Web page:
Richard Armitage walks the red carpet in Wellington July 13, 2013 Source:

Richard Armitage walks the red carpet in Wellington July 13, 2013

Perry of Armitage Agonistes threw down the gauntlet here for me to connect those winsome waves to examples from the classical tradition – challenge accepted!  (I didn’t want to do laundry today anyway 🙂 )

References to curls are fairly uncommon in the literary tradition, but I did find a doozy!  In Book XVII of the Iliad, the action centers around the battle for the body of Patroklos, the cousin of Achilles who had been killed by the Trojan prince Hektor.  In the process of the battle, another Trojan hero, Euphorbos is killed.  Homer describes the fallen as folllows:

homer curls

For those not familiar with myrtle blossoms (I had to look them up) they do have a certain curl along the edge of each flower, and do resemble cropped curls when in bunches.  Myrtle blossoms had multiple uses in Greek ritual practice, so Homer’s metaphor would have been quite vivid to his original audience.

myrtle blossom

I found one depiction of the fight for Euphorbos’ body, but unfortunately, his notably curly hair is hidden under his helmet.

Curls obscured...Fight for the body of Euphorbos Source:  Wikimedia

Curls obscured…Fight for the body of Euphorbos
Source: Wikimedia

Greek art is littered with images of curly haired men.  Close cropped curls, long spiral curls, loose wavy curls, curls, curls, curls.  For me though, the most iconic head of hair in the classical tradition is that of Ἀλέξανδρος ὁ Μέγας – Alexander the Great.  Alexander conquered much of the known world by the age of 30 and was not known for his modesty.  Portraits of him abound, and one thing is always striking – his gorgeous wavy hair.  The faces of the portraits vary to a degree, but Alexanders are almost instantly recognizable as long as the hair is intact.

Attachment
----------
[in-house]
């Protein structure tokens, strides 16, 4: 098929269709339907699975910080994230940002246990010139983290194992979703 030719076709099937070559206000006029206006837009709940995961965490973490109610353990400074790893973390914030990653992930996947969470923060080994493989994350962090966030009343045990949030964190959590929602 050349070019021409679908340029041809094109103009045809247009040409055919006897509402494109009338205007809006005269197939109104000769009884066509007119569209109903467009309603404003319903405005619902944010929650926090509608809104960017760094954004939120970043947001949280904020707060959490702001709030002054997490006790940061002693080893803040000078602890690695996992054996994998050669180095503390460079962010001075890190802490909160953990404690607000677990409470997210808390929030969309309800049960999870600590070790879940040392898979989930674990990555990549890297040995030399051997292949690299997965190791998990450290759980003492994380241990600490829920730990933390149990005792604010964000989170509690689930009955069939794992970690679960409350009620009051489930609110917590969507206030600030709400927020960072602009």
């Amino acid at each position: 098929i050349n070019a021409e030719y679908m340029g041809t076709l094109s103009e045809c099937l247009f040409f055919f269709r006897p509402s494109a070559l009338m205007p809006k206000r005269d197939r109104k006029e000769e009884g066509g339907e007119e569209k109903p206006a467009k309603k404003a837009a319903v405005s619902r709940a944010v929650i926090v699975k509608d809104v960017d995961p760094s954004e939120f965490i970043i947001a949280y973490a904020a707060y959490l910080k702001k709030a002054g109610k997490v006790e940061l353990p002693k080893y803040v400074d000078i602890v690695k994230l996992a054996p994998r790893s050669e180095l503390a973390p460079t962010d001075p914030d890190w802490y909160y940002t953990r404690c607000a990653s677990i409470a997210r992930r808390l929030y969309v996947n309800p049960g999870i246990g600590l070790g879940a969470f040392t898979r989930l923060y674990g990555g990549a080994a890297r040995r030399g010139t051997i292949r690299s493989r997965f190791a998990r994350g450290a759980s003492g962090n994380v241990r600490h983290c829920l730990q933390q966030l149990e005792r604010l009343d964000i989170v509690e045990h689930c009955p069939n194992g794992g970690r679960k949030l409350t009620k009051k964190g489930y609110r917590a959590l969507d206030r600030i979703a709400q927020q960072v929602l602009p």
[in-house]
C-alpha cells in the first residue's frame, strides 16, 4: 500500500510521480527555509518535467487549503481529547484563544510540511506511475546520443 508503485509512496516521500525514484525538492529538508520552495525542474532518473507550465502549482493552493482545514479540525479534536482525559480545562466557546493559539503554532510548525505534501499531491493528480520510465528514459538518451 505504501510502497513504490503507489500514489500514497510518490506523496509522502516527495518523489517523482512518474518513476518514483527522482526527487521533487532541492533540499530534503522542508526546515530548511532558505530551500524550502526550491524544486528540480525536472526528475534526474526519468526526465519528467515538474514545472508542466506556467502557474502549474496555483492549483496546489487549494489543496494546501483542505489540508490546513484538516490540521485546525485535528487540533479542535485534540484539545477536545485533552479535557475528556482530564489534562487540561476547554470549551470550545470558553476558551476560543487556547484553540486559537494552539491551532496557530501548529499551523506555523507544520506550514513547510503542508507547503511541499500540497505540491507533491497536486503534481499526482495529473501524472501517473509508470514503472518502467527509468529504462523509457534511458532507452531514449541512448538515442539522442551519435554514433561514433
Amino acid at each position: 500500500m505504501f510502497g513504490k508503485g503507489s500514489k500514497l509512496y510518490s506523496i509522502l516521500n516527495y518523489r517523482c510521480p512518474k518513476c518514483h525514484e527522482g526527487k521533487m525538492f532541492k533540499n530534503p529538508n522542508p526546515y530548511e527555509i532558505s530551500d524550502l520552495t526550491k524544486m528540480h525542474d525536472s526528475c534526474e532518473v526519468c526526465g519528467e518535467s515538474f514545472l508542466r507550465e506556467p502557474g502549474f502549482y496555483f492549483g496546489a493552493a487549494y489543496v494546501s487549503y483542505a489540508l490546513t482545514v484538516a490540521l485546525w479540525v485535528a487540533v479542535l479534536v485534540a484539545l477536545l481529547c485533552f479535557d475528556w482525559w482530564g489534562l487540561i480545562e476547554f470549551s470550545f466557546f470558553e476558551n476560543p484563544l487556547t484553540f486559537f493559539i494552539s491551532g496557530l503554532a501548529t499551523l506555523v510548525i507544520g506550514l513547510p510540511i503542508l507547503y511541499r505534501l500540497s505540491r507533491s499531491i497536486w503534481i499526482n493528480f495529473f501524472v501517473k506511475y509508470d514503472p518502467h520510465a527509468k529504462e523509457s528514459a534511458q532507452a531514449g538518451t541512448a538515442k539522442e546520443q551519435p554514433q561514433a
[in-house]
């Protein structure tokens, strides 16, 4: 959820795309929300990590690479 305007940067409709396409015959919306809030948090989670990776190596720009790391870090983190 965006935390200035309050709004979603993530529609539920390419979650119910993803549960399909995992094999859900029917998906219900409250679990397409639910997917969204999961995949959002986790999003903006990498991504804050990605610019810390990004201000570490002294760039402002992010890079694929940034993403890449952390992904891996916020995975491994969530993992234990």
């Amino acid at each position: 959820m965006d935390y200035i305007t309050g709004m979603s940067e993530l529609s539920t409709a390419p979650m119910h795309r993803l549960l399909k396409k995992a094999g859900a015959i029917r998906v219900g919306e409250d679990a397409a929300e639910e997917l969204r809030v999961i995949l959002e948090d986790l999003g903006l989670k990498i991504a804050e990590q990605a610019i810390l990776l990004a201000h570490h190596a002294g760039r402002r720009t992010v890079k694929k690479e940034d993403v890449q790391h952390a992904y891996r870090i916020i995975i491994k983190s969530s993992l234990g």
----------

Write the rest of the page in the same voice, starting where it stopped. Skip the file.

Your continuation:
Portrait Bust of Alexander - British Museum Source:  Wikimedia Commons

Portrait Bust of Alexander – British Museum
Source: Wikimedia Commons

"Alexander Mosaic" from Pompeii Even his horse has flowing wavy locks... Source:  Wikimedia

“Alexander Mosaic” from Pompeii
Even his horse (his name was Bucephalos) has flowing wavy locks…
Source: Wikimedia

Macedonia coin of Alexander as Ammon *note the nape curls everyone! Source:  Wikimedia

Macedonia coin of Alexander as Ammon
*note the nape curls everyone!
Source: Wikimedia

Let’s come in a little closer on captivating curls of Richard Armitage shall we?

Exhibit C...for curls obviously! Source: (my zoom/crop)

Exhibit C…for curls obviously!
Source: (my zoom/crop)

Pardon the pixelation, but I submit that if someone were to get his or her fingers in there and tousle up those neatly combed waves… any volunteers?  I thought so…get in line!  My blog, I get to go first 🙂 ….  Sorry, my point was that if we ran our fingers through his hair a bit he’d come out the other side with a vertibly Alexandrine ‘do.  I have to go and compose myself now…ὅ παῖς καλός!!